If you’ve been interviewing and getting no offers…Ouch.

That’s hard, and you’re probably wondering, “What’s going on? Is it me?”

It could be something that has nothing to do with you. Or it could be you. What would you do with the information if you found out?

That last question is important. If you can:

  • Listen carefully to what is shared; and
  • Use your discernment and self-awareness to determine which bits of information feel true and which bits you can work to address; then
  • Embrace the meaningful feedback and use it to make changes to your style or adjust your preparation and/or the jobs you are targeting
Then ask. Here’s how to do that (can be sent to the recruiter and/or hiring manager):

Hi Rachel,

Thank you so much for the chance to interview for the _____ job at _______. It was a good experience and I enjoyed meeting everyone. I’m glad that you found a candidate who is a great fit for your needs.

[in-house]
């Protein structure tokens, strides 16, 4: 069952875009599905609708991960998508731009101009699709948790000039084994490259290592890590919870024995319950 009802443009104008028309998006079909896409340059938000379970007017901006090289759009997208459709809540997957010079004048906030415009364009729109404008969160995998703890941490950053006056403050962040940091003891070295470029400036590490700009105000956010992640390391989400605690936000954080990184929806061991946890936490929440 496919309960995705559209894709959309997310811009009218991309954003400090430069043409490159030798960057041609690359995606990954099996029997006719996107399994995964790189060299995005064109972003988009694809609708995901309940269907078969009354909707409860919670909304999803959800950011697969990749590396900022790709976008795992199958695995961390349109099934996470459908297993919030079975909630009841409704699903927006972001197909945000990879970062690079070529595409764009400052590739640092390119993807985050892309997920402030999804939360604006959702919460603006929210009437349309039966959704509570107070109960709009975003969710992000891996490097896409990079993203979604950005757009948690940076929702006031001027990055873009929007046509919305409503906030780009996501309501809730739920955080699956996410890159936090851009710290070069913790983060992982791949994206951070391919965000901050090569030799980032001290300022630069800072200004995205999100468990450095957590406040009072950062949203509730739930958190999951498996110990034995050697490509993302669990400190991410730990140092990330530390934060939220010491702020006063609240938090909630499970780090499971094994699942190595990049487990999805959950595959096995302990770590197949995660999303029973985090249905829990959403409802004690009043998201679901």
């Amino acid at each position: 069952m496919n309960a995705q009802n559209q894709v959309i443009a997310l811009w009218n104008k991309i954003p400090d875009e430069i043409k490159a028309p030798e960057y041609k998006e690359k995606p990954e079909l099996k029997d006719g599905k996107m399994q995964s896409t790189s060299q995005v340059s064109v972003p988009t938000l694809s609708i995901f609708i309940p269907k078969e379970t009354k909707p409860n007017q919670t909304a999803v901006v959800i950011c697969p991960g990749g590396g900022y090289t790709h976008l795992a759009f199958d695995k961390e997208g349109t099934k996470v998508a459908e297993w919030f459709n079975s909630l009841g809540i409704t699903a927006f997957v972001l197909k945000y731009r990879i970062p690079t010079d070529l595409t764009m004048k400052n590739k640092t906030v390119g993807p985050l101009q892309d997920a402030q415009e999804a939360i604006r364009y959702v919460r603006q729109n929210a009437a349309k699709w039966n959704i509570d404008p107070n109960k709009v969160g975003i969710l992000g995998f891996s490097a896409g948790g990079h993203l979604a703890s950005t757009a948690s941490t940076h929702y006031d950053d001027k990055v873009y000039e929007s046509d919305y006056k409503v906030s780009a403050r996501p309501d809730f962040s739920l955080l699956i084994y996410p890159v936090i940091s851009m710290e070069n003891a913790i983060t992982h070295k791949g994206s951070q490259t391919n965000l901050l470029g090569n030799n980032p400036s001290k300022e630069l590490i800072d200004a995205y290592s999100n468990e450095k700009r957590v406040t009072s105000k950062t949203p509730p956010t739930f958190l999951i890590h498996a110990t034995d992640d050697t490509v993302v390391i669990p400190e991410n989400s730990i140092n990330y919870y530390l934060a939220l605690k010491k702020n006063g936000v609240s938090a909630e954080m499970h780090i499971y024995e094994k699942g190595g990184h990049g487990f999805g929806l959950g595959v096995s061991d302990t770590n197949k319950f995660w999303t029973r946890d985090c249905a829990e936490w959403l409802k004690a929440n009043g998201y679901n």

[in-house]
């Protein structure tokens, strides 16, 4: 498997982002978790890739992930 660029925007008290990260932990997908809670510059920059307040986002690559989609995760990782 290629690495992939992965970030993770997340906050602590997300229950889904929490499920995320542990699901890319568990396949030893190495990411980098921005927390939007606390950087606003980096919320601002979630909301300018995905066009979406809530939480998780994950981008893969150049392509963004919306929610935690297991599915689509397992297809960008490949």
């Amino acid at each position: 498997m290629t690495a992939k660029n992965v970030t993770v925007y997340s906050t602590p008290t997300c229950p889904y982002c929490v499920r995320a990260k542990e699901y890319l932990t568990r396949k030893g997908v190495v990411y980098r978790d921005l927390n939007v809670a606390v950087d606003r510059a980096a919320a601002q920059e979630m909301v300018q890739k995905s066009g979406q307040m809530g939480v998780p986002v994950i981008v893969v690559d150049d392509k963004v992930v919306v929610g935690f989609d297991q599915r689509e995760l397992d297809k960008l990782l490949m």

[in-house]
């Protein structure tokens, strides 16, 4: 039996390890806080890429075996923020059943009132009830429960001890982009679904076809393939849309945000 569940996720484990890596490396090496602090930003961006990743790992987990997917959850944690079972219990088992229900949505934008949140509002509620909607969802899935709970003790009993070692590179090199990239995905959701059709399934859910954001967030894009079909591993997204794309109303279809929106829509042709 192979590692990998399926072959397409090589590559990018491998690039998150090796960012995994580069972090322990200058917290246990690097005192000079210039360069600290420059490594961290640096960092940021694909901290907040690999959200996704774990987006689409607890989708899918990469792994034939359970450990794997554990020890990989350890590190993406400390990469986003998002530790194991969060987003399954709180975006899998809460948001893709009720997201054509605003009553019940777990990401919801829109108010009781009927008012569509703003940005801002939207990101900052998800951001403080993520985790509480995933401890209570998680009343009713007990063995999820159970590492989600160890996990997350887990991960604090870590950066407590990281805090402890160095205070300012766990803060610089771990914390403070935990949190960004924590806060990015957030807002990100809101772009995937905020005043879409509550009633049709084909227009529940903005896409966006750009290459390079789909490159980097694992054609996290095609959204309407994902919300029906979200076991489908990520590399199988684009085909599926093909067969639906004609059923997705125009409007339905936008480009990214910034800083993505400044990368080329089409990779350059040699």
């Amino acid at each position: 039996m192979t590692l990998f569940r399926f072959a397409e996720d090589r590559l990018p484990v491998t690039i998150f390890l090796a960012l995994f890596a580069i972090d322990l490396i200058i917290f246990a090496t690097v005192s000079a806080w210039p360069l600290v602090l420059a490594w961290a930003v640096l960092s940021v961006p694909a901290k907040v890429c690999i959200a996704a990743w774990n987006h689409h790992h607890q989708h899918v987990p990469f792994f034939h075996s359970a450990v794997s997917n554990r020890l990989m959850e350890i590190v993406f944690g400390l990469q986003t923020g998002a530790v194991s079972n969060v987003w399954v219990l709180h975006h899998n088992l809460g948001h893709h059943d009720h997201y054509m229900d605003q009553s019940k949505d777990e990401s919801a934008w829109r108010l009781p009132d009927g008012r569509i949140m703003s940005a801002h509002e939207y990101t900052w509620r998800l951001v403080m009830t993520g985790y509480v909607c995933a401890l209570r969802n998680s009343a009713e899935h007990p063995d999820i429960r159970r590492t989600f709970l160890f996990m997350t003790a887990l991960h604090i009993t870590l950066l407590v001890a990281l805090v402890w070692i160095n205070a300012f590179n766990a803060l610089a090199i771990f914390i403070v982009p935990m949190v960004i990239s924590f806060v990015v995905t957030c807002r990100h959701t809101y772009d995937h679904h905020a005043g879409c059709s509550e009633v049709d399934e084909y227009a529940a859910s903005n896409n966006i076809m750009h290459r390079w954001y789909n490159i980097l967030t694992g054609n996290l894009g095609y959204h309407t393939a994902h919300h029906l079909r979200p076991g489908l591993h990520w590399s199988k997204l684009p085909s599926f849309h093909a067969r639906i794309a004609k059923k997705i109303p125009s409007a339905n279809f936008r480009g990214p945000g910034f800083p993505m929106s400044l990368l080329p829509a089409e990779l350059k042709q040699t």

I was hoping that you might be able to help me out as I move forward in my job search. Personal and professional development is important to me, and I really value feedback as a mechanism for improvement.

In that spirit, can you share any insights on areas where I can improve my preparation for a role like this, or any feedback on my interviewing style that I should be working on? 

I’d hate to think there is something I’m unaware of that is holding me back, and I’d be so grateful if you could take a moment to share anything meaningful with me.

Not everyone will respond, but some will – and you may get some useful insights.

On the other hand, if you are the sort of person who will struggle not to argue with their perceptions, or who will resist responding to the feedback, then there is no value in asking for it. Not everyone is up for it, and that’s okay too.

Cheers to your career!

Ever wonder how to land the job of your dreams?
Find out how with 10 Habits of Successful Job Candidates!